Events
Fall 2021

CCSI/GMOS Student Seminar

Friday, Oct 22, 2021 2:00 pm – 3:00 pm 

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Location: 

Room 116

Speaker 1: Dheeraj Nagaraj
Title 1: Learning Non-Linear Dynamical Systems near Optimally via Offline and Streaming Algorithms

Abstract 1: Learning from a single trajectory of Markov processes is important in Control Theory, Time Series Analysis and Reinforcement Learning. Most of the available works are either asymptotic or are no better than considering one in every mixing time samples and learning with i.i.d. data. Recent progress on non-asymptotic linear system identification has shown that the offline OLS estimator obtains near optimal estimation without the dependence on the mixing time. However, such methods fail in the presence of nonlinearities since we cannot obtain closed form expressions for the minimizer of the empirical loss.

In this talk, we will look at estimating generalized linear systems. By directly analyzing the iterates of the Quasi Newton method, we show similar bounds as linear systems, which do not depend on the mixing time in the most general settings. We then tackle the harder problem of streaming estimation by analyzing SGD with reverse experience replay (SGD-RER) and show that this too is nearly optimal with no mixing time dependence in the dominant error term.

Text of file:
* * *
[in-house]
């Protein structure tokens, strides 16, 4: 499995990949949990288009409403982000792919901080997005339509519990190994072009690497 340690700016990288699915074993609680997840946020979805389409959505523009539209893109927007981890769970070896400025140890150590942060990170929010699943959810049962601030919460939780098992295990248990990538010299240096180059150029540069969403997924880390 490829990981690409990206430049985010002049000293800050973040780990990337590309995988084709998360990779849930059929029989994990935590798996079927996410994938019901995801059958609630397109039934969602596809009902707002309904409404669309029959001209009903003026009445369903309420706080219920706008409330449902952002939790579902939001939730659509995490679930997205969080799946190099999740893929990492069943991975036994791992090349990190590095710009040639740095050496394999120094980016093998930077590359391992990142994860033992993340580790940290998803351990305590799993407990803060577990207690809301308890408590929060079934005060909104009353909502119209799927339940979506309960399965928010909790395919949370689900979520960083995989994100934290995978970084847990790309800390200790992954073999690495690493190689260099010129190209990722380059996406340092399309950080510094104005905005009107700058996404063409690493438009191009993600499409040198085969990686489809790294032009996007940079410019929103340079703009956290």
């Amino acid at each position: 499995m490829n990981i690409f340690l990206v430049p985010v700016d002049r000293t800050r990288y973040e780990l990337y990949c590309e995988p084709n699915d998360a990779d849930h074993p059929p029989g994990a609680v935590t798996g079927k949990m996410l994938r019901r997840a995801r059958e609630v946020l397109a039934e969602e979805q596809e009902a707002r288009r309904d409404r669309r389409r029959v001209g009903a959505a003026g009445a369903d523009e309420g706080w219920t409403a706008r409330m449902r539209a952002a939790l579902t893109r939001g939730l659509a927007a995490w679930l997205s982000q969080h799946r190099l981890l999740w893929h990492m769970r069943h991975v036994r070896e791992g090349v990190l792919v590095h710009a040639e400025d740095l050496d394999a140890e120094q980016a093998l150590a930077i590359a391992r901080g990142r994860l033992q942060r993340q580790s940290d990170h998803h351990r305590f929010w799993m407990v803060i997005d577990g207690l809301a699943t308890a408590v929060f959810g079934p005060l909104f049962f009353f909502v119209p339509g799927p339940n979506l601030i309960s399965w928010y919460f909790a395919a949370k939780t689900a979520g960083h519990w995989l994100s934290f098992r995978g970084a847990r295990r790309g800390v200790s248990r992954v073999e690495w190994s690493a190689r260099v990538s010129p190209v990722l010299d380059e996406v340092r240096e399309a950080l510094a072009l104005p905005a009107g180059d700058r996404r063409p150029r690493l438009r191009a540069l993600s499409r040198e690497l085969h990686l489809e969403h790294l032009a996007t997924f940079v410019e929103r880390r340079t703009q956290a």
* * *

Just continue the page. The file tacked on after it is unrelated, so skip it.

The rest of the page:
Speaker 2: Tim Hsieh
Title 2: Certified counting and random constraint satisfaction problems

Abstract 2: A random 3SAT instance on n variables and Cn clauses is unsatisfiable with high probability once C is a large enough constant.  However, efficient algorithms to certify unsatisfiability of a random 3SAT instance are only known when C >> sqrt{n}.  Moreover, there are strong lower bounds against algorithms based on spectral and convex relaxation techniques when C << sqrt{n}, suggesting the possibility of an information-computation gap.  We investigate whether this information-computation gap prevails if we relax the algorithmic task a bit -- in particular instead of certifying that there are no satisfying assignments, we study the computational complexity of certifying an upper bound on the number of satisfying assignments for values of C << sqrt{n}.  In this talk, we will discuss the landscape of when this problem is algorithmically tractable and when there is evidence of intractability, along with some of the algorithmic ideas.

Based on joint work with Sidhanth Mohanty and Jeff Xu. https://arxiv.org/abs/2106.12710